Pseudo-Multidimensional Persistence and Its Applications
While one-dimensional persistent homology can be an effective way to discriminate data, it has limitations. Multidimensional persistent homology is a technique amenable to data naturally described by more than a single parameter, and is able to encoding more robust information about the structure of the data. However, as indicated by Carlsson and Zomorodian (Discrete Comput Geom 42(1):71–271, 2009), no perfect higher-dimensional analogue of the one-dimensional persistence barcode exists for higher-dimensional filtrations. Xia and Wei (J Comput Chem 36:1502–1520, 2015) propose computing one-dimensional Betti number functions at various values of a second parameter and stacking these functions for each homological dimension. The aim of this visualization is to increase the discriminatory power of current one-dimensional persistence techniques, especially for datasets that have features more readily captured by a combination of two parameters. We apply this practical approach to three datasets, relating to (1) craniofacial shape and (2) Lissajous knots, both using parameters for scale and curvature; and (3) the Kuramoto–Sivashinsky partial differential equation, using parameters for both scale and time. This new approach is able to differentiate between topologically equivalent geometric objects and offers insight into the study of the Kuramoto–Sivashinsky partial differential equation and Lissajous knots. We were unable to obtain meaningful results, however, in our applications to the screening of anomalous facial structures, although our method seems sensitive enough to identify patients at severe risk of a sleep disorder associated closely with craniofacial structure. This approach, though still in its infancy, presents new insights and avenues for the analysis of data with complex structure.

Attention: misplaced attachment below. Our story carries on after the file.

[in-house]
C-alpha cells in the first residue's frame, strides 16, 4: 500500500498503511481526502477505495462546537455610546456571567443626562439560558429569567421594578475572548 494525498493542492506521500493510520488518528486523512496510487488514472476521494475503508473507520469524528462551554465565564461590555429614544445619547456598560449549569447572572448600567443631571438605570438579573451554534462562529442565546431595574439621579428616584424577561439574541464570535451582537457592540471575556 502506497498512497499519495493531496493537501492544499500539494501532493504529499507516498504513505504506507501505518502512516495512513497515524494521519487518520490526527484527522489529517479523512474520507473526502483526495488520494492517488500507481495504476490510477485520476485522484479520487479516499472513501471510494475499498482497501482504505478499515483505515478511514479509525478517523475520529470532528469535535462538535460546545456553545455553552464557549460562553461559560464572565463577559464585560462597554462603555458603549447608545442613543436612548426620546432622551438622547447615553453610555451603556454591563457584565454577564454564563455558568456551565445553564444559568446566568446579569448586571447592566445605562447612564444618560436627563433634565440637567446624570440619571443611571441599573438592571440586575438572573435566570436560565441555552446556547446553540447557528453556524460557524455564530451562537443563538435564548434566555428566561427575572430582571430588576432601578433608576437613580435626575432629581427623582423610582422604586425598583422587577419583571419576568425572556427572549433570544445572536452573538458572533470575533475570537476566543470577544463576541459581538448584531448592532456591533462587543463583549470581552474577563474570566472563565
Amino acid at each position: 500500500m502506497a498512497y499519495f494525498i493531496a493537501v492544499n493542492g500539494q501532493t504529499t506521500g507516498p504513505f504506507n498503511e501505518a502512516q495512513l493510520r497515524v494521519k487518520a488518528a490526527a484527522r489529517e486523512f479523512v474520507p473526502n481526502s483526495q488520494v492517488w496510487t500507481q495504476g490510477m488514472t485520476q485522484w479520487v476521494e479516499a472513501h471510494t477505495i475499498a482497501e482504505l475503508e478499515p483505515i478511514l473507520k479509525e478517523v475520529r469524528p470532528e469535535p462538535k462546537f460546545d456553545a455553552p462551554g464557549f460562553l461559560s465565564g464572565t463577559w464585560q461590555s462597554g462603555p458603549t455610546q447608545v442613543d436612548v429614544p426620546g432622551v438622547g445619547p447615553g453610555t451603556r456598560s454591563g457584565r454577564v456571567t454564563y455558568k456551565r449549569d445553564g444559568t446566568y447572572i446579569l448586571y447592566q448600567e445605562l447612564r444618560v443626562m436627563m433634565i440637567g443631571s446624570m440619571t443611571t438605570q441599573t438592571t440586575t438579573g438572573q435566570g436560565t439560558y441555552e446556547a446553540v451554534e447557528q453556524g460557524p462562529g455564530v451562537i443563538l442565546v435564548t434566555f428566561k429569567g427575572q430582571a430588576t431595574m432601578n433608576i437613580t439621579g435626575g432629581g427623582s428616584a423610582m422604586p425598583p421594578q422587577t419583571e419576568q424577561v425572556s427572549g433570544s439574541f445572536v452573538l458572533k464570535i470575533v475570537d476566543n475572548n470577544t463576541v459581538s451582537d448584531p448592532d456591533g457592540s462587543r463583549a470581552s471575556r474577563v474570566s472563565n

We thank the Workshop for Women in Computational Topology (WinCompTop) held on August 12–19, 2016, Institute for Mathematics and its Applications (IMA). We would like to thank the Seed Grant from Women and Children’s Health Research Institute, the National Sciences and Engineering Research Council of Canada (NSERC), the McIntyre Memorial fund from the School of Dentistry at the University of Alberta, and Biomedical Research Award from American Association of Orthodontists Foundation. We are grateful for sleep scholars, research coordinators, and postdoctoral fellows, and technicians in Stollery Children’s Hospital, University of Alberta.
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